Craig/FFB, just wrote a great article discussing the differences between Term and Permanent Life Insurance, and to my amazement he was very fair when it came to permanent life insurance. Most financial bloggers aren’t as partial, and spout (without ever running numbers) the standard “buy term and invest the difference” kool aid. So I asked FFB for the opportunity to actually run the numbers between term and permanent life insurance.
Since we need to start somewhere, lets start with our guy who needs life insurance:
Born 7/1/1977 (Middle age between Craig and Myself)
Good Health – Rated Second highest (above standard but below
The illustration I am running is from a AAA Rated Company that is older than a lot States. Considering it is an industry leader, it is not the cheapest around. We are going to look at 20 Year Term + Investment Account Returning 4% net VS. Whole Life Product. [Craig: Remember we are considering that a lot of people say to buy a Term policy and invest the difference between the Term and Whole life product rather than buy the Whole life insurance policy.]
Buying 20 Year Term and Investing the Difference
Since the $5,000/year budget buys $495,495 of whole life insurance coverage (we will discuss those calculations below), we will buy that death benefit amount in 20 year term life insurance, and then invest the difference. To purchase that amount of term life insurance costs $450/yr and thus our difference is $4,500/yr.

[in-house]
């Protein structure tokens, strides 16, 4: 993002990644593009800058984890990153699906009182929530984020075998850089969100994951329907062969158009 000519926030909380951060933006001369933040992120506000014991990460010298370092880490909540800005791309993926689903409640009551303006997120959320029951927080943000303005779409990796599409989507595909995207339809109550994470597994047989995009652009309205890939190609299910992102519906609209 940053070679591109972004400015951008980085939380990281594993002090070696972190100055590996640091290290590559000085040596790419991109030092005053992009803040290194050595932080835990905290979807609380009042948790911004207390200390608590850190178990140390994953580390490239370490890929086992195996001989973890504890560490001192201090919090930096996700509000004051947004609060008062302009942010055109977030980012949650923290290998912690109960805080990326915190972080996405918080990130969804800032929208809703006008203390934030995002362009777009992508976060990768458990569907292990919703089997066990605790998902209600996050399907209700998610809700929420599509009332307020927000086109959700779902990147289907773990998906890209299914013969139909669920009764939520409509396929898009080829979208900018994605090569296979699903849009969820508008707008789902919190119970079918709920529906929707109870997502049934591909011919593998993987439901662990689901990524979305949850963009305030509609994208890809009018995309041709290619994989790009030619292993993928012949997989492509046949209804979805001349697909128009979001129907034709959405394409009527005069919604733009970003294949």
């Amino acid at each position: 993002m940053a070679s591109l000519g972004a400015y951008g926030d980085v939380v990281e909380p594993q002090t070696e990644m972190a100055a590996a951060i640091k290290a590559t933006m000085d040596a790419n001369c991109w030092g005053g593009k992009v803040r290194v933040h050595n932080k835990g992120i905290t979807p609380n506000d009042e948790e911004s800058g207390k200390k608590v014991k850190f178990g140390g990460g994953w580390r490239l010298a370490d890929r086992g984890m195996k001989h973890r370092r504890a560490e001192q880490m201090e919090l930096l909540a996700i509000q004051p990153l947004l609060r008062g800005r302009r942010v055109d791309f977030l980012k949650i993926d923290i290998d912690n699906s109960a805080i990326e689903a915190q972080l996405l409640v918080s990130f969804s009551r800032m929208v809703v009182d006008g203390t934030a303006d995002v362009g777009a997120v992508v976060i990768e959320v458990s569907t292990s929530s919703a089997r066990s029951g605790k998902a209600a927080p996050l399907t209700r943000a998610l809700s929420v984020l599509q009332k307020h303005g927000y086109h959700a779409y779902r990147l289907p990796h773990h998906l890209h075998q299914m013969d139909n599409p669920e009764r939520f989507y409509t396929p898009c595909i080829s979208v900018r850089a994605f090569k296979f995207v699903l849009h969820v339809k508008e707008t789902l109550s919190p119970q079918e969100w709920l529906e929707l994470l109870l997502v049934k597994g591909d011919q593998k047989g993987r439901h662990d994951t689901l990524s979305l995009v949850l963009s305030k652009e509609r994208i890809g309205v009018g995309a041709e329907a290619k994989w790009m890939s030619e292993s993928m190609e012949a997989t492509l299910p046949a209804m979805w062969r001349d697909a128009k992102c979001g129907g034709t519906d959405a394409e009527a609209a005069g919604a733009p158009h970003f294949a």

Year End of Year Investments Death Benefit
1 $4,680 $495,595
5 $25,348 $495,595
10 $56,189 $495,595
15 $93,710 $495,595
20 $139,361 $495,595
Year Cash Value Death Benefit
1 $0 $495,595
5 $16,881 $50,049
10 $50,696 $511,955
15 $88,551 $530,006
20 $142,979 $573,411
So at year 20 you have a couple grand more, and your options
Cashing out the policy – taking the cash and walking
Create a ‘paid up’ policy – Using the cash to buy some amount of
death benefit that where you won’t have to pay anymore premium
1035 (a tax free exchange) into an annuity
Use the Whole Life Policy as a personal Pension
What about a Higher Return? Different Gender? Different Insurance
A change in any of the variables will change the whole exercise. I just think people should actually run the numbers before quoting talking heads.
I will note that I only used a 4% return, because I consider the cash value in the policy safety money (the particular company I used to create the illustration has been well-established in the industry.) If however I were to use 8% Net the numbers would look very different. By Year 20 the End of Year investments would be worth about $220,000.
So you can see, choosing between a Term Life Insurance is not always the better option than a Whole Life Insurance policy. You need to run the numbers yourself for your particular goals.
This is a guest post by Evan author of the Blog My Journey to Millions. Evan is an attorney, admitted to practice in the State of New York and works as a Director of Financial Planning overseeing the firm’s high net worth gift and estate planning. My Journey to Millions covers topics ranging from Estate Planning, his personal financial situation to libertarian views and hatred for big government.